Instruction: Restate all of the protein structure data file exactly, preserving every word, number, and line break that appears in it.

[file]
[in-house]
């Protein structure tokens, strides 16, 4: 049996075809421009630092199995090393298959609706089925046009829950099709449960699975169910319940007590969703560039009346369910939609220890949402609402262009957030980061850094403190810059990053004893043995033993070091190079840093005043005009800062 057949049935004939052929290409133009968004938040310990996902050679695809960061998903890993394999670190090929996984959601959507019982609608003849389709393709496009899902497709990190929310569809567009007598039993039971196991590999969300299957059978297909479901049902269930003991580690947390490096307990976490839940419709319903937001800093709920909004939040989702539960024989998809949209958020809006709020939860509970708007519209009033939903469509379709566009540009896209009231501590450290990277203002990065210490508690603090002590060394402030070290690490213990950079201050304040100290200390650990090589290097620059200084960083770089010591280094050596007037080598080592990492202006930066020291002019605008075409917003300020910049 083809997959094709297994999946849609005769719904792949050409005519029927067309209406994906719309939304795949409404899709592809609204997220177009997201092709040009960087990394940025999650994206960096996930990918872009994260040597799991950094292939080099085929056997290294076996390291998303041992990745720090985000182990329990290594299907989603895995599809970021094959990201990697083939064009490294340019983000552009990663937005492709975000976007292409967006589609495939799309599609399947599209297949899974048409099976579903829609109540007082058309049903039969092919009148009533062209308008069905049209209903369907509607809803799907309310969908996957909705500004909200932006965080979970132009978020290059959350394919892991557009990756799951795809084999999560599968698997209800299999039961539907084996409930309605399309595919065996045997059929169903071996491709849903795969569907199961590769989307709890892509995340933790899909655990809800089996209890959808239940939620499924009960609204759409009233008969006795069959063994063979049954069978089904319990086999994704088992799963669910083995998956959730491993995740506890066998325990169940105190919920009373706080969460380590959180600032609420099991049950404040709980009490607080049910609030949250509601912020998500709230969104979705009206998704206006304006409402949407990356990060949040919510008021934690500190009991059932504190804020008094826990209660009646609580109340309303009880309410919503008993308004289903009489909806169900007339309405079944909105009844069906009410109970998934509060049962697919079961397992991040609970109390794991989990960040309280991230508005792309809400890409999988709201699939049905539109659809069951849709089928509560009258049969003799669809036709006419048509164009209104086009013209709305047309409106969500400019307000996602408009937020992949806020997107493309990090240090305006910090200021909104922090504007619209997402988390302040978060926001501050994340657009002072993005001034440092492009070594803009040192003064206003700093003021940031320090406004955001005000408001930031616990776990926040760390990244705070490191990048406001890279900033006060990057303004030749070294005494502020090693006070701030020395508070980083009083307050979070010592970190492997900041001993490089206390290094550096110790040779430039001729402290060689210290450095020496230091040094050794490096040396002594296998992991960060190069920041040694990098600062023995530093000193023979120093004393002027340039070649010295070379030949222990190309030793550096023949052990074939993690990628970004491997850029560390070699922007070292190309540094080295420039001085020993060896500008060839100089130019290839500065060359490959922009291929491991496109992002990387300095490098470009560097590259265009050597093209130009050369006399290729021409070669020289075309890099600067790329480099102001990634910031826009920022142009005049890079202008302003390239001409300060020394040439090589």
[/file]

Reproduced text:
[in-house]
């Protein structure tokens, strides 16, 4: 049996075809421009630092199995090393298959609706089925046009829950099709449960699975169910319940007590969703560039009346369910939609220890949402609402262009957030980061850094403190810059990053004893043995033993070091190079840093005043005009800062 057949049935004939052929290409133009968004938040310990996902050679695809960061998903890993394999670190090929996984959601959507019982609608003849389709393709496009899902497709990190929310569809567009007598039993039971196991590999969300299957059978297909479901049902269930003991580690947390490096307990976490839940419709319903937001800093709920909004939040989702539960024989998809949209958020809006709020939860509970708007519209009033939903469509379709566009540009896209009231501590450290990277203002990065210490508690603090002590060394402030070290690490213990950079201050304040100290200390650990090589290097620059200084960083770089010591280094050596007037080598080592990492202006930066020291002019605008075409917003300020910049 083809997959094709297994999946849609005769719904792949050409005519029927067309209406994906719309939304795949409404899709592809609204997220177009997201092709040009960087990394940025999650994206960096996930990918872009994260040597799991950094292939080099085929056997290294076996390291998303041992990745720090985000182990329990290594299907989603895995599809970021094959990201990697083939064009490294340019983000552009990663937005492709975000976007292409967006589609495939799309599609399947599209297949899974048409099976579903829609109540007082058309049903039969092919009148009533062209308008069905049209209903369907509607809803799907309310969908996957909705500004909200932006965080979970132009978020290059959350394919892991557009990756799951795809084999999560599968698997209800299999039961539907084996409930309605399309595919065996045997059929169903071996491709849903795969569907199961590769989307709890892509995340933790899909655990809800089996209890959808239940939620499924009960609204759409009233008969006795069959063994063979049954069978089904319990086999994704088992799963669910083995998956959730491993995740506890066998325990169940105190919920009373706080969460380590959180600032609420099991049950404040709980009490607080049910609030949250509601912020998500709230969104979705009206998704206006304006409402949407990356990060949040919510008021934690500190009991059932504190804020008094826990209660009646609580109340309303009880309410919503008993308004289903009489909806169900007339309405079944909105009844069906009410109970998934509060049962697919079961397992991040609970109390794991989990960040309280991230508005792309809400890409999988709201699939049905539109659809069951849709089928509560009258049969003799669809036709006419048509164009209104086009013209709305047309409106969500400019307000996602408009937020992949806020997107493309990090240090305006910090200021909104922090504007619209997402988390302040978060926001501050994340657009002072993005001034440092492009070594803009040192003064206003700093003021940031320090406004955001005000408001930031616990776990926040760390990244705070490191990048406001890279900033006060990057303004030749070294005494502020090693006070701030020395508070980083009083307050979070010592970190492997900041001993490089206390290094550096110790040779430039001729402290060689210290450095020496230091040094050794490096040396002594296998992991960060190069920041040694990098600062023995530093000193023979120093004393002027340039070649010295070379030949222990190309030793550096023949052990074939993690990628970004491997850029560390070699922007070292190309540094080295420039001085020993060896500008060839100089130019290839500065060359490959922009291929491991496109992002990387300095490098470009560097590259265009050597093209130009050369006399290729021409070669020289075309890099600067790329480099102001990634910031826009920022142009005049890079202008302003390239001409300060020394040439090589």